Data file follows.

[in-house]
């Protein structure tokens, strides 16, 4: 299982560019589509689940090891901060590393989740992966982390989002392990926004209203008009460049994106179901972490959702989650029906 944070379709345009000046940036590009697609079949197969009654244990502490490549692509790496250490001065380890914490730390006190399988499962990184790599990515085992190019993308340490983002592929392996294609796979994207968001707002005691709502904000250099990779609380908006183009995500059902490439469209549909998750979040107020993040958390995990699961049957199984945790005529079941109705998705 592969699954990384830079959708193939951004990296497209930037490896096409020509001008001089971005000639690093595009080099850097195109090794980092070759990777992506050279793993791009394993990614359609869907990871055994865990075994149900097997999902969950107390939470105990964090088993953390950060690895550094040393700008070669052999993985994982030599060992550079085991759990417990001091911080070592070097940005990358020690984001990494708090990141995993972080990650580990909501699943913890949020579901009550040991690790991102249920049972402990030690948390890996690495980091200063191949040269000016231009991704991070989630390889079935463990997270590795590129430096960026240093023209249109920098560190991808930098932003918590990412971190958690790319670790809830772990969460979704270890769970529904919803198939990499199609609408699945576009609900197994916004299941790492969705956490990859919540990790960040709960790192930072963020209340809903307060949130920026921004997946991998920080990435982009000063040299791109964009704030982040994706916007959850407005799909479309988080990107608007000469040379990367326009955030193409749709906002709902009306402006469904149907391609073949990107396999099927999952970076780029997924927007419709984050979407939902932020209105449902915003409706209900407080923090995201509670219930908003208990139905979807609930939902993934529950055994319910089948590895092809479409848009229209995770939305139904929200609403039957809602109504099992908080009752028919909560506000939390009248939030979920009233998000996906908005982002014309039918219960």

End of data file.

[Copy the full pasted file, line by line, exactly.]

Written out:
[in-house]
């Protein structure tokens, strides 16, 4: 299982560019589509689940090891901060590393989740992966982390989002392990926004209203008009460049994106179901972490959702989650029906 944070379709345009000046940036590009697609079949197969009654244990502490490549692509790496250490001065380890914490730390006190399988499962990184790599990515085992190019993308340490983002592929392996294609796979994207968001707002005691709502904000250099990779609380908006183009995500059902490439469209549909998750979040107020993040958390995990699961049957199984945790005529079941109705998705 592969699954990384830079959708193939951004990296497209930037490896096409020509001008001089971005000639690093595009080099850097195109090794980092070759990777992506050279793993791009394993990614359609869907990871055994865990075994149900097997999902969950107390939470105990964090088993953390950060690895550094040393700008070669052999993985994982030599060992550079085991759990417990001091911080070592070097940005990358020690984001990494708090990141995993972080990650580990909501699943913890949020579901009550040991690790991102249920049972402990030690948390890996690495980091200063191949040269000016231009991704991070989630390889079935463990997270590795590129430096960026240093023209249109920098560190991808930098932003918590990412971190958690790319670790809830772990969460979704270890769970529904919803198939990499199609609408699945576009609900197994916004299941790492969705956490990859919540990790960040709960790192930072963020209340809903307060949130920026921004997946991998920080990435982009000063040299791109964009704030982040994706916007959850407005799909479309988080990107608007000469040379990367326009955030193409749709906002709902009306402006469904149907391609073949990107396999099927999952970076780029997924927007419709984050979407939902932020209105449902915003409706209900407080923090995201509670219930908003208990139905979807609930939902993934529950055994319910089948590895092809479409848009229209995770939305139904929200609403039957809602109504099992908080009752028919909560506000939390009248939030979920009233998000996906908005982002014309039918219960």